I make my own salad dressing for three reasons
- It's the way I was raised.
- It tastes better.
- It's cheaper than store-bought.
My technique is as follows:
1 part acid to 3 parts oil (usually extra virgin olive oil (sometimes I mix them depending on the salad), and some fresh flavorings.
This might seem like a lot of oil to you, but bear with me. I like my salads to be not so vinegary, and I also add other ingredients that cut the acid even further. However, if your tastes are different, you can do 1 part acid to 2 parts oil. Still fine.
What kind of acid? Here's a list of my favorites:
- fresh-squeezed citrus juice (Meyer lemon, limoncito or key lime, tangerine, grapefruit, etc.)
- sherry vinegar
- red wine vinegar
- champagne vinegar
- apple cider vinegar
- balsamic vinegar (balsamic vinegar is not typically used on salads in Italy. It is used to finish roasted vegetable and meats. My Italian papa would die if he saw me dressing a salad with it.)
Nice oils for salad:
- olive oil (extra virgin or light, or a mixture)
- sunflower oil (especially Russian sunflower oil—it smells like sunflower seeds)
- nut oils like walnut or (my favorite) hazelnut
- toasted sesame oil (used carefully for Asian-inspired salads)
Once you get your acid and oil combined in a jar or shaker then add some embellishment (dried herbs have no place in salad dressings, IMO). Experiment with any combination of the following:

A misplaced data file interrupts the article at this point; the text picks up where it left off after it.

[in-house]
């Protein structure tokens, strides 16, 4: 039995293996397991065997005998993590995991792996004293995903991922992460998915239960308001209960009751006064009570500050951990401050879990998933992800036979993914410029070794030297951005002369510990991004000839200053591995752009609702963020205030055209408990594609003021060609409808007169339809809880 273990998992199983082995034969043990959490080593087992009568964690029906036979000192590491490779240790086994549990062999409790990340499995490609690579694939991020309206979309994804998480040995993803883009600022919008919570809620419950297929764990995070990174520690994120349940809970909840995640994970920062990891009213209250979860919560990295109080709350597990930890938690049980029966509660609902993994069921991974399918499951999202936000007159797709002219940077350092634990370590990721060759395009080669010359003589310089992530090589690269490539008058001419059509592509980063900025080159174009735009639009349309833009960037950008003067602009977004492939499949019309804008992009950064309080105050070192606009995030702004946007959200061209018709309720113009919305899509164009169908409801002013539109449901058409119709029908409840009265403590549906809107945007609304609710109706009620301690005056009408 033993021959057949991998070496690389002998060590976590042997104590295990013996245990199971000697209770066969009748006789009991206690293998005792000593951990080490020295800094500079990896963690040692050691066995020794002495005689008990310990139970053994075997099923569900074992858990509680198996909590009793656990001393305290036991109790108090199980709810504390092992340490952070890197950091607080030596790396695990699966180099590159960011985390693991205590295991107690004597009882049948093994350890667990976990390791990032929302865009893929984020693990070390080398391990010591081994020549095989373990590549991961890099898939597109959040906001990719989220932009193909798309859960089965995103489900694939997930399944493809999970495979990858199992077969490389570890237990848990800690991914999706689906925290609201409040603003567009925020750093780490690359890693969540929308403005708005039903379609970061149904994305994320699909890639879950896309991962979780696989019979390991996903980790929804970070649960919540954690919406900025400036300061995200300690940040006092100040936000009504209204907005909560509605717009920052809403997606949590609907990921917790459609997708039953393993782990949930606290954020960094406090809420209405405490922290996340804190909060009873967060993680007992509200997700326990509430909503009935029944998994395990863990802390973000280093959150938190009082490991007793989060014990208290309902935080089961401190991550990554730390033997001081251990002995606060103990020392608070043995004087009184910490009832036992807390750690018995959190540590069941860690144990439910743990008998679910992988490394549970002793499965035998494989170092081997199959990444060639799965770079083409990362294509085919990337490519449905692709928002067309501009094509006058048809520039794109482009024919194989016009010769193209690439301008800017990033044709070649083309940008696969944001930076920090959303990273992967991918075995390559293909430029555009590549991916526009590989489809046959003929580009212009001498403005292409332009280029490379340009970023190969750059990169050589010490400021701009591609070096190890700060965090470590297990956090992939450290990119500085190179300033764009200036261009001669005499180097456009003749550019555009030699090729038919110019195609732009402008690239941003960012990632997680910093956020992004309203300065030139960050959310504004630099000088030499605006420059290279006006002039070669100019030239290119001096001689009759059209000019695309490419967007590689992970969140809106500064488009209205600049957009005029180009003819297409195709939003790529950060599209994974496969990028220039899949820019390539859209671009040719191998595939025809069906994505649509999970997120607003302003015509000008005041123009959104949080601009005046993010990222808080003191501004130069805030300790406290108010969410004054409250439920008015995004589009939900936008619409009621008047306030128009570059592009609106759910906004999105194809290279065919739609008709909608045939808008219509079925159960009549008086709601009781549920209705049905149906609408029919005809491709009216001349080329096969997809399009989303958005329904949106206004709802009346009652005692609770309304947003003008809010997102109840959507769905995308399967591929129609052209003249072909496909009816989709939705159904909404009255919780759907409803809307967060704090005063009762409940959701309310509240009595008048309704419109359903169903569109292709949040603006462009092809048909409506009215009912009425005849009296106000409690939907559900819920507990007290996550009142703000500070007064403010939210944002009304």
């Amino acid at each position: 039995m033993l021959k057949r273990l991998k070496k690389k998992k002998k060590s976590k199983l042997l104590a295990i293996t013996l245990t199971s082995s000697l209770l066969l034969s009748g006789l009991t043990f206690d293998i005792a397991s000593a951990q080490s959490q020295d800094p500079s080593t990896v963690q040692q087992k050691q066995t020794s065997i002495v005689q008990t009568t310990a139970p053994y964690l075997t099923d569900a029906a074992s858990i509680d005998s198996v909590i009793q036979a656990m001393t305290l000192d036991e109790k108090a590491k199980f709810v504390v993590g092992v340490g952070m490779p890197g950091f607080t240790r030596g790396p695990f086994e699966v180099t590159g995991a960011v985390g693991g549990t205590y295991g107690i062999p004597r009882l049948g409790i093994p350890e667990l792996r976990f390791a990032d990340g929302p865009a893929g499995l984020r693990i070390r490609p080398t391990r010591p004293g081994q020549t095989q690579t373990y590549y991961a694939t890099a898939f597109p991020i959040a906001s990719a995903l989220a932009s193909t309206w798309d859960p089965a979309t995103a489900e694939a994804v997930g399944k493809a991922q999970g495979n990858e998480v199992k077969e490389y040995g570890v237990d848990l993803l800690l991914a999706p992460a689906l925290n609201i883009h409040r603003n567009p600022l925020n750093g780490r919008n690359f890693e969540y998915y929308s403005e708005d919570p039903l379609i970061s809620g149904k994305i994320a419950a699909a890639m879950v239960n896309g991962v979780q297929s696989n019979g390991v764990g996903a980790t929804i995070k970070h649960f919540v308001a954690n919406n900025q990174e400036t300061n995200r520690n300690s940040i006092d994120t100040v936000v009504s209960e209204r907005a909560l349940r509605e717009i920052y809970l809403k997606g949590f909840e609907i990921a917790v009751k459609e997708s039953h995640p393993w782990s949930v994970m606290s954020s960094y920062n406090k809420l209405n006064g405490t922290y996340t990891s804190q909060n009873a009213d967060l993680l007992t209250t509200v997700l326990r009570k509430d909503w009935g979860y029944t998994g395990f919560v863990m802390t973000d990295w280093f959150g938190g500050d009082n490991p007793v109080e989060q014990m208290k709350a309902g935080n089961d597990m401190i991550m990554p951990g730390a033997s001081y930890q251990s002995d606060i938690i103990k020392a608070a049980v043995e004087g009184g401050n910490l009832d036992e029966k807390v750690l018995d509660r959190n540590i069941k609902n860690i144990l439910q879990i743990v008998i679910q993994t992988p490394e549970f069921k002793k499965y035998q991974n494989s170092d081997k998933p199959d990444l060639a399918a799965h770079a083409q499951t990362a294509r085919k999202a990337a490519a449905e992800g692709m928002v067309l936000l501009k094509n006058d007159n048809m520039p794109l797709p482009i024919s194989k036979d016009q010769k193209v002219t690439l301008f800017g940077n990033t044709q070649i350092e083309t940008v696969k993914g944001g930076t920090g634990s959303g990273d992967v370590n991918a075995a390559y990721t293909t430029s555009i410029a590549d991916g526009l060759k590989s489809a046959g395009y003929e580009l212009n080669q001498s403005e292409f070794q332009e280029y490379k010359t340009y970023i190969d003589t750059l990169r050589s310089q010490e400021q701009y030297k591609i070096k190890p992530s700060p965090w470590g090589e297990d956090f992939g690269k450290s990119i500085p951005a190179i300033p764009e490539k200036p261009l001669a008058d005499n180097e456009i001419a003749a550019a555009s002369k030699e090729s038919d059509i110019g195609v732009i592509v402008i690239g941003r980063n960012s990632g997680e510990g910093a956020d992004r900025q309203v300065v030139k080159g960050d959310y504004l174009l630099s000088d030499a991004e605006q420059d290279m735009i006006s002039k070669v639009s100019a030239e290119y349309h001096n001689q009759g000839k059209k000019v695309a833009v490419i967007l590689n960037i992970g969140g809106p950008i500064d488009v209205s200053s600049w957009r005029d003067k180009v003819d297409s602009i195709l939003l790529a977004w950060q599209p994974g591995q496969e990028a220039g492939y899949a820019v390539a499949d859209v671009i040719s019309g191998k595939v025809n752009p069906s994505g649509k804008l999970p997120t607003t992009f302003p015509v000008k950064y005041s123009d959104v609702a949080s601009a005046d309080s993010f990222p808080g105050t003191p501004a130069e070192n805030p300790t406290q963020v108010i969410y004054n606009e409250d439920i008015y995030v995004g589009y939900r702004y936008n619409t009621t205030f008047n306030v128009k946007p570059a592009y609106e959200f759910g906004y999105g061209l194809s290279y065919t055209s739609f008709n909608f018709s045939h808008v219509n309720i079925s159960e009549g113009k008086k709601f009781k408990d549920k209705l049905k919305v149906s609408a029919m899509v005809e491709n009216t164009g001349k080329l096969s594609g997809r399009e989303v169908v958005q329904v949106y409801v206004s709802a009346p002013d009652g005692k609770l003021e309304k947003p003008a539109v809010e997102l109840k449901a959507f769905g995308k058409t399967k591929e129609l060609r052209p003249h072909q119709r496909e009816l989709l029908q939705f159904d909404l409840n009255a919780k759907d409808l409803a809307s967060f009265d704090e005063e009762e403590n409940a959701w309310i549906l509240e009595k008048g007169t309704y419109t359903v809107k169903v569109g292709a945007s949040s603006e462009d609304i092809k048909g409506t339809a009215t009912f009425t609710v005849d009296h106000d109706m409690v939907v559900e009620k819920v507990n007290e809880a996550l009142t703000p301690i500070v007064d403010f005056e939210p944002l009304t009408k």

- chopped shallots, scallions, or sweet onion
- minced garlic
- grated ginger (nice in lime-based dressing on simple green salad with nectarines)
- chopped herbs like chives, chervil, mint, and/or parsley (mint is especially nice with citrus)
- a tablespoon of whole grain mustard
- a tablespoon of flaked nutritional yeast
- some honey
Add your seasonings and a couple of drops of water (no more than a teaspoon) and shake it all up together. I don't salt the salad until I dress it. And fresh, cracked pepper is the finishing touch.
Another technique foregoing combined dressings altogether is what my Italian aunt does:
Arrange lettuce in salad bowl. Sprinkle with salt. With thumb partially covering the opening to the vinegar bottle sprinkle wine vinegar carefully over salad. Toss well to combine, then add a little olive oil. Toss again, add pepper and serve. Her theory is that the vinegar dissolves the salt and allows it coats the lettuce. If you add oil first, the salt doesn't dissolve as well.
Or my mom's favorite:
Arrange lettuce in bowl. Squeeze lemon (preferably Meyer) over. Salt it and toss. Add a little olive oil and fresh, cracked pepper. Toss and serve.
See—no need for bottles!